If Ms. P has increased anxiety, an anti-anxiety medication could be trialed. Another important aspect of pain management and overall healing is quality sleep. The ongoing pain may be disruptive to her circadian rhythm, so nursing will evaluate her sleep cycles and promote quality sleep to improve her coping abilities. Additionally, the nursing staff will encourage her participation in therapy to maintain her gains with activities of daily living, and nursing will monitor her effective bowel function, food intake, and psychosocial well-being.


      Nicole Brandt, PharmD, MBA
      Dr. Brandt is a professor and the executive director of the Lamy Center on Drug Therapy and Aging at the University of Maryland School of Pharmacy.
      Ms. P’s pain is most likely neuropathic in nature, based on the description of “burning and nerve-like stabbing” in her hip. Her pain is complicated by the fact that she had an above-the-knee amputation, and pain is still noted around the incision line and is associated with swelling. A review of this case prompts several medication-related concerns:
      • 1.
        There is a need to evaluate the use patterns of the oxycodone and to consider stopping this drug, especially in light of the gabapentin use. Additionally, this may help address some of her issues with constipation.
      • 2.
        Her renal function seems to be normal, and it might be possible to consider an increase in duloxetine as a safe option to help with pain management. She is only taking 900 mg of gabapentin, and a dosage increase could be considered.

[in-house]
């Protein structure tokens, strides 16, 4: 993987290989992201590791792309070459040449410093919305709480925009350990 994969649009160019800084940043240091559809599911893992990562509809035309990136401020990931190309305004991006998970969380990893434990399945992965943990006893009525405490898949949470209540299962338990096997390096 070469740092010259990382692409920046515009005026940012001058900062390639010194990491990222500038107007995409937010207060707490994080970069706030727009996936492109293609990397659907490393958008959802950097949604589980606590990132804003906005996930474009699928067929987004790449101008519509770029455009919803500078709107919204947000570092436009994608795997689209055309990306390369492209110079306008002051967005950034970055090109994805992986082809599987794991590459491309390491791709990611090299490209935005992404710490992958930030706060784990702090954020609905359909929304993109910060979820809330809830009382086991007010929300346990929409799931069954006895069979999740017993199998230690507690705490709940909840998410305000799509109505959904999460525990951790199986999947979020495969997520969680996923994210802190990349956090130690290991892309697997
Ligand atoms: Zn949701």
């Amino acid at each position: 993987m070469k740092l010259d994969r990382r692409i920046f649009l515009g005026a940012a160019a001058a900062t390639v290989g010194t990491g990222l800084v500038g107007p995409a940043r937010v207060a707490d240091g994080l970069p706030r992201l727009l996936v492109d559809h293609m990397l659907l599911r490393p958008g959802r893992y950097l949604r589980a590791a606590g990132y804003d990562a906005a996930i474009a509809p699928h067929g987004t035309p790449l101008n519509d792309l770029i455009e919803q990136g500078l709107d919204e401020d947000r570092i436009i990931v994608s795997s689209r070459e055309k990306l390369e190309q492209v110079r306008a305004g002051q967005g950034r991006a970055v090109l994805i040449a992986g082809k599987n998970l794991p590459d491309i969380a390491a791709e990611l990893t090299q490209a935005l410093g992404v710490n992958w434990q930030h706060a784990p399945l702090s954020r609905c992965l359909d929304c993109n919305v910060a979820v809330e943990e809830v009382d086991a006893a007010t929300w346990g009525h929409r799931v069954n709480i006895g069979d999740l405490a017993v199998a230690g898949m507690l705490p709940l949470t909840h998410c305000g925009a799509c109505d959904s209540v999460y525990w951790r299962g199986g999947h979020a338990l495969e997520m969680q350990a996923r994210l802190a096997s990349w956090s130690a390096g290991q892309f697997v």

• 3.
        Her B12 level should be evaluated because she has been taking metformin.
      • 4.
        It is not clear whether furosemide is clinically indicated. In light of her comorbidities (e.g., diabetes), a different class of medications such as angiotensin II receptor antagonists might be a good option for her blood pressure control.
      Dr. Resnick is the Sonya Ziporkin Gershowitz Chair in Gerontology at the University of Maryland School of Nursing in Baltimore. She is also a member of the Editorial Advisory Board for Caring for the Ages.
      Ms. Hector is an author, speaker, and educator specializing in diverse topics for the interdisciplinary team, trauma informed care, Nonviolent Communication, sustainable process improvement, and advance care planning. She is associate editor and a member of the Editorial Advisory Board for Caring for the Ages.